A blog primarily for the folks of High Country Baptist Church, whose supreme goal is to glorify and enjoy God by knowing Him and making Him known.
Tuesday, August 23, 2011
Someone Who Gets It!
In our day of Styrofoam wafer Christianity, it sure is refreshing to come across someone who understands the issues at stake in our practice of the Lord's Supper. Russell Moore writes:
Too often in our contemporary Evangelical church culture, the act of barring a member from the table seems quaint or even meaningless. After all, who really cares if he is deprived of a wafer and a splash of grape juice?
Sometimes Christians in other traditions assume that all low-church Protestants take this kind of view, but that’s simply not the case. While disagreeing with the sacerdotal theologies of many of the older traditions, Baptists (before we were to this extent washed up in the riptide of parachurch Evangelicalism) shared with other Christians a common conviction that the Lord’s Table is a place of profound gravity—much more than the kind of “communion” we might have with the Lord and with one another while talking about the Holy Spirit over coffee and doughnuts.
This is why many low-church Protestants have shared historically with their high-church brothers and sisters the conviction that the Supper must be tied to discipline (1 Cor. 5:11). The table is not just an individual reminder of the gospel; it is the very locus of church fellowship, the place where we experience Christ present in proclamation and in one another. It is here that we experience a foretaste of the wedding supper to come, and where we announce those we hold accountable to struggle with us until then. The church is “recognizing the body” of Christ (1 Cor. 11:29) by defining the boundaries of communion at the table in terms of those who are in union with Christ and who are able, should they deny him, to be disciplined.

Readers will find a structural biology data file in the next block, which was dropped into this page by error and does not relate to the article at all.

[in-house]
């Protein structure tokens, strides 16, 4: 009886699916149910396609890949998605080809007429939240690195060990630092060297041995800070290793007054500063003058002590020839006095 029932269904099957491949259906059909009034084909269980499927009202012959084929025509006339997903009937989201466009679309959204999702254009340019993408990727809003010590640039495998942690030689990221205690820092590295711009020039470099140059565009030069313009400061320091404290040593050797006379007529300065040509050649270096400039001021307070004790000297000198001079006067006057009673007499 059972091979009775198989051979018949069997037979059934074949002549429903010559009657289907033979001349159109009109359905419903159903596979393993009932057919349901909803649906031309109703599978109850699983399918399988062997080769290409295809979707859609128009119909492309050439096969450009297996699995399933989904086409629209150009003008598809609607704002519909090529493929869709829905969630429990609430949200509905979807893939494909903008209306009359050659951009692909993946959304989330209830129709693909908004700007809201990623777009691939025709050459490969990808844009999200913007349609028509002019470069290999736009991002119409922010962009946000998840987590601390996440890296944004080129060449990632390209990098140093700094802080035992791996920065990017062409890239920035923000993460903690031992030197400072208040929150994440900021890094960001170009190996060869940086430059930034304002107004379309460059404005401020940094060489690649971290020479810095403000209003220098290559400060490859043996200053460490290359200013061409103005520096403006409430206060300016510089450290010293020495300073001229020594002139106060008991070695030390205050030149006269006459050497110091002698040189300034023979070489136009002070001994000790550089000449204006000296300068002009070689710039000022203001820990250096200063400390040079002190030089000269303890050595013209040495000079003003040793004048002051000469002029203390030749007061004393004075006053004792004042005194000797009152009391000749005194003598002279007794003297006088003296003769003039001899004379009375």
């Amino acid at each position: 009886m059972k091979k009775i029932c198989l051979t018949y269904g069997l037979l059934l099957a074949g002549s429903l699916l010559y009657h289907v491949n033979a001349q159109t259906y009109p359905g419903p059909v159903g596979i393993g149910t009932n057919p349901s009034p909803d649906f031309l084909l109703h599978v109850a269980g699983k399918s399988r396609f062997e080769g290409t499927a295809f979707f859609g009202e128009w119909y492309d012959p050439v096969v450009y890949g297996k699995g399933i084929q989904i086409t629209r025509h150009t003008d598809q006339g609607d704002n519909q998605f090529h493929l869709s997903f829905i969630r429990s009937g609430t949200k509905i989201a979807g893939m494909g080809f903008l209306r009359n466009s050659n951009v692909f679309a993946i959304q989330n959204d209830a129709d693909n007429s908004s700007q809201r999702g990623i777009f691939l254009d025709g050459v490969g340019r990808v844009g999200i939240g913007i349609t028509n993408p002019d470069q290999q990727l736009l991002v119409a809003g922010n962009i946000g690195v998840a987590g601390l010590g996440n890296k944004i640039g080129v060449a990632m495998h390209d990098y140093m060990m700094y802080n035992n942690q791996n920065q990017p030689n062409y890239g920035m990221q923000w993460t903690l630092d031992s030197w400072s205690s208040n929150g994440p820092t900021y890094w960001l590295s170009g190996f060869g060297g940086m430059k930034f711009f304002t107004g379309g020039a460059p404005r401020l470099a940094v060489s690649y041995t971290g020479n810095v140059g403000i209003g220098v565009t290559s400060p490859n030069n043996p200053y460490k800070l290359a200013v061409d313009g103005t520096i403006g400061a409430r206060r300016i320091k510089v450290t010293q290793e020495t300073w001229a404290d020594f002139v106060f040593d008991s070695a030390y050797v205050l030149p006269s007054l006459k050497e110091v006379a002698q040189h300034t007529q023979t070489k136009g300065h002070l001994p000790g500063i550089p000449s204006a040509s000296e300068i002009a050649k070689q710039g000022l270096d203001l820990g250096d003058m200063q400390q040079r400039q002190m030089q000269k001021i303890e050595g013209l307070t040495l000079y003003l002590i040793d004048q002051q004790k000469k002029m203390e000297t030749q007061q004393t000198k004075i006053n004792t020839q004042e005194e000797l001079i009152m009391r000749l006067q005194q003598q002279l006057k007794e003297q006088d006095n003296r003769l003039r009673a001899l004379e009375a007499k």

You can read the whole thing here. It seems as though so many of my Baptist, Presbyterian, and Bible church brothers look at me with blank stares when I talk about these things. We can't even have a meaningful disagreement because they assume that Lord's Supper has as much significance to Christianity as a Jesus t-shirt. They both proclaim Jesus, right? And aren't my personal thoughts of Jesus what the Supper is all about? And after all, it is the gospel that matters, not how we choose to portray it. Why should it matter who we allow to the Supper?
No, no, no, my friends. "It is the very locus of church fellowship."